is an abnormal response to food that is triggered by a specific reaction in the immune system and expressed by certain symptoms. Other kinds of reactions to foods that are not food allergies include food intolerances such as lactose or milk intolerance and toxic reactions. Food intolerance also is an abnormal response to food and its symptoms can resemble those of food allergy.
Food intolerance however is far more prevalent, occurs in a variety of diseases and is triggered by several different mechanisms that are distinct from the immunological reaction responsible for food allergy. People who have food allergies must identify and avoid them, although they are usually not severe, they can cause devastating illness and can even be fatal.
Symptoms of a food allergy usually begin within 2 hours after eating and can affect different areas of the body at the same time. Some common symptoms include:
an itchy sensation inside the mouth, throat or ears
a raised itchy red rash (known as urticaria or hives)
swelling of the face, around the eyes, lips, tongue and roof of the mouth (known as angioedema)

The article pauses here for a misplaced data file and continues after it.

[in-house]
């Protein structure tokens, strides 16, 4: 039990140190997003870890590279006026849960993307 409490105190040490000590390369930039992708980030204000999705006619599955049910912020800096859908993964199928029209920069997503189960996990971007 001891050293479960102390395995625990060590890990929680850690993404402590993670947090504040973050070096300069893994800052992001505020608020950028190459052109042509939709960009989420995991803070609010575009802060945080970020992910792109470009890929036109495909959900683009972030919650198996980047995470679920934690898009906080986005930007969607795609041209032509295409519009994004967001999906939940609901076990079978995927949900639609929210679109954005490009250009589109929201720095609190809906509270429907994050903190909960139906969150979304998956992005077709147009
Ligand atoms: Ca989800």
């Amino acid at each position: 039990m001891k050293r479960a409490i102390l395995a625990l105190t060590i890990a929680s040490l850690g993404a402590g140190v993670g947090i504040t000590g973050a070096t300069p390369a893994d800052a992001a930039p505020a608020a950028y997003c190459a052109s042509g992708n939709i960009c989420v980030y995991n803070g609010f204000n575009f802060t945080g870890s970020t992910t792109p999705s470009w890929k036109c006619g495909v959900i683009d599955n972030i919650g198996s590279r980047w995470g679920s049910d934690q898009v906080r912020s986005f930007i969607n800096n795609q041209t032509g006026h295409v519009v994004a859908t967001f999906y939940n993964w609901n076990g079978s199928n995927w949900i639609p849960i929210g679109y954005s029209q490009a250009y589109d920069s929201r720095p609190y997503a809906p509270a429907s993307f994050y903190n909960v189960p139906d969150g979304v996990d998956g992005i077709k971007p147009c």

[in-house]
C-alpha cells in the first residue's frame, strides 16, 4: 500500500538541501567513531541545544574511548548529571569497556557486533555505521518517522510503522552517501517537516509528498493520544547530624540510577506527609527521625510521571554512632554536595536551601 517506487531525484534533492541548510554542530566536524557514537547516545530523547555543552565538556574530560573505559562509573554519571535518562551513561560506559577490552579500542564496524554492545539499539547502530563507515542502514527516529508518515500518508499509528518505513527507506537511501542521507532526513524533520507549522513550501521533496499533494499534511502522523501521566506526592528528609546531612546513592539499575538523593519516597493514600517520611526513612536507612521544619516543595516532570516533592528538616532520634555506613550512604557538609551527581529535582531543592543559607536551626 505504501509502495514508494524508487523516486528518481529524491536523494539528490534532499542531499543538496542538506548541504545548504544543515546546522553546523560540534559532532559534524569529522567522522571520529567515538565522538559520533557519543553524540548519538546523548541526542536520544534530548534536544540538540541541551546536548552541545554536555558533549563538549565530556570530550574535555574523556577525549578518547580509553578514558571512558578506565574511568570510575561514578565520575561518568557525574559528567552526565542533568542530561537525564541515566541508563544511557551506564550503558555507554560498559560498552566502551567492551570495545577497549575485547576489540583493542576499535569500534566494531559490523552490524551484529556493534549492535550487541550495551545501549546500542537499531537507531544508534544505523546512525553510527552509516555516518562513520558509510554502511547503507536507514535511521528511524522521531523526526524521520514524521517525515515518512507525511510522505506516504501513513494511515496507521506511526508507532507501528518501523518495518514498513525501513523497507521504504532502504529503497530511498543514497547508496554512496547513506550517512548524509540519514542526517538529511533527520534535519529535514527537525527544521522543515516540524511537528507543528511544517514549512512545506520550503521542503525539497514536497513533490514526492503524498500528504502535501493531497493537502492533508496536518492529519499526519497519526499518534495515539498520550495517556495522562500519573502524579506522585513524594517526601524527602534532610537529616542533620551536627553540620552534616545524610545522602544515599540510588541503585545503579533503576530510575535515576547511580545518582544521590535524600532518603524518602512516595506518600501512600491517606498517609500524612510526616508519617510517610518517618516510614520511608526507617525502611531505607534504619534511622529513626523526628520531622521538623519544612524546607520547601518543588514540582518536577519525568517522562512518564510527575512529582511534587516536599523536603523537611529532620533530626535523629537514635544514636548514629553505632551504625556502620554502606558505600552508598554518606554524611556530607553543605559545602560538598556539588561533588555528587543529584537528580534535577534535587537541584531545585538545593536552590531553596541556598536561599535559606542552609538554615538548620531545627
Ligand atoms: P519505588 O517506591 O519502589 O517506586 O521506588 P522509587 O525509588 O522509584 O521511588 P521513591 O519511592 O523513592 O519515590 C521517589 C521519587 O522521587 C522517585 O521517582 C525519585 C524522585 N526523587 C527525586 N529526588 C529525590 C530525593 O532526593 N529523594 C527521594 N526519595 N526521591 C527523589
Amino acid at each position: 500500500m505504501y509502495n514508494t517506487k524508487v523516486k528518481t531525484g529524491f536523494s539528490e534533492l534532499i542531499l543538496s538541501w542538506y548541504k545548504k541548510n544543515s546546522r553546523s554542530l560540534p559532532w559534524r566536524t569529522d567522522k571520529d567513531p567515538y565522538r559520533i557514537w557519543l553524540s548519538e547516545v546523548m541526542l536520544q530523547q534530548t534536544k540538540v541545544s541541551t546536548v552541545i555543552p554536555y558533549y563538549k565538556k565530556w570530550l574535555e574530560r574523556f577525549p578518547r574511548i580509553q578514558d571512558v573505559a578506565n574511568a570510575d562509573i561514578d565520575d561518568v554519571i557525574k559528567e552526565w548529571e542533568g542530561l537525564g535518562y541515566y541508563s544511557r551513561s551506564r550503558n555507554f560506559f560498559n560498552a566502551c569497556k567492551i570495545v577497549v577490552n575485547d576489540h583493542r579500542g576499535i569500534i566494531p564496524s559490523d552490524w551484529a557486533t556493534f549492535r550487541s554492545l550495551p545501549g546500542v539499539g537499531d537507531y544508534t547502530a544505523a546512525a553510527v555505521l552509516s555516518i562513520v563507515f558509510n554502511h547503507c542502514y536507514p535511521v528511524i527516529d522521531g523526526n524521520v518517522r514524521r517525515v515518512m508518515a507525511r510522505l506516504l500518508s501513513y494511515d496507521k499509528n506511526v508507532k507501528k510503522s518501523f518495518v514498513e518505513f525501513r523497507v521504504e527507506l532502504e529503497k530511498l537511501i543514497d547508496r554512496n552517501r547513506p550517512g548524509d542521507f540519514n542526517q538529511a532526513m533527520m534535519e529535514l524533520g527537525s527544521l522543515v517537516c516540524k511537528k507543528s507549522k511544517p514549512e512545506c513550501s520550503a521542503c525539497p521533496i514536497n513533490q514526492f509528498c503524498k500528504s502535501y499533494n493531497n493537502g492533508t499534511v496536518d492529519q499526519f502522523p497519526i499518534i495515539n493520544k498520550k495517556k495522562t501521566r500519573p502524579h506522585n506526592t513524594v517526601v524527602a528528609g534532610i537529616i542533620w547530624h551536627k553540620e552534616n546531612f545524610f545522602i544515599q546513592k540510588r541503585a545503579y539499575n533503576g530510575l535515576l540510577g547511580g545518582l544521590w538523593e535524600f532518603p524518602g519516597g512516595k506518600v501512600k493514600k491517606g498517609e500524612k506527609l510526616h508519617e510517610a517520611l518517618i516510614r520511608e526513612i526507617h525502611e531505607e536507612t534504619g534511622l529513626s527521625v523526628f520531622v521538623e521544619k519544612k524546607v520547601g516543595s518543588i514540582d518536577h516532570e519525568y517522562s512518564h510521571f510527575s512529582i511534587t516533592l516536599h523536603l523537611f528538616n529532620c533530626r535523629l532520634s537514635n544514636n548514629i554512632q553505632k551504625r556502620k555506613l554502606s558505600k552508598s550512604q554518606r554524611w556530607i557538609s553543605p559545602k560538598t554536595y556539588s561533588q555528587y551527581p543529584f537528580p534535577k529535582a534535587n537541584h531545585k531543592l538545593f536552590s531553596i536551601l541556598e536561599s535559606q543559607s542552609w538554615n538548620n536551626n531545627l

Symptoms of mouth (oral) allergy syndrome:
Itchy lips, tongue, and throat
Swollen lips (sometimes)
Anaphylaxis - a severe allergic reaction:
In case you have digestive symptoms, bowel soothing herbs will help relieve symptoms such as diarrhea, gas and painful digestion.
In the most serious cases, a person has a severe allergic reaction (anaphylaxis), which can be life-threatening. If you think someone has the symptoms of anaphylaxis – such as breathing difficulties, lightheadedness and feeling like they are going to faint or lose consciousness – immediately call for an ambulance and tell the operator you think the person has anaphylaxis or "anaphylactic shock".
In children, the foods that most commonly cause an allergic reaction are: milk; eggs; peanuts; tree nuts; fish; shellfish. Most children that have a food allergy will have experienced eczema during infancy. The worse the child's eczema and the earlier it started, the more likely they are to have a food allergy.
In adults, the foods that most commonly cause an allergic reaction are: eggs; milk; soy; wheat; peanuts; tree nuts – such as walnuts, brazil nuts, almonds and pistachios; fish; crustaceans (shellfish) – such as crab, lobster and prawns. It's still unknown why people develop allergies to food, although they often have other allergic conditions, such as asthma, hay fever and eczema.
There is no treatment to cure a food allergy. The best way of preventing an allergic reaction is to identify the food that causes the allergy and then avoid it. However, avoid making any radical changes to your or your child’s diet, such as cutting dairy products, without first talking to your doctor. You should also speak to a dietician before making any changes.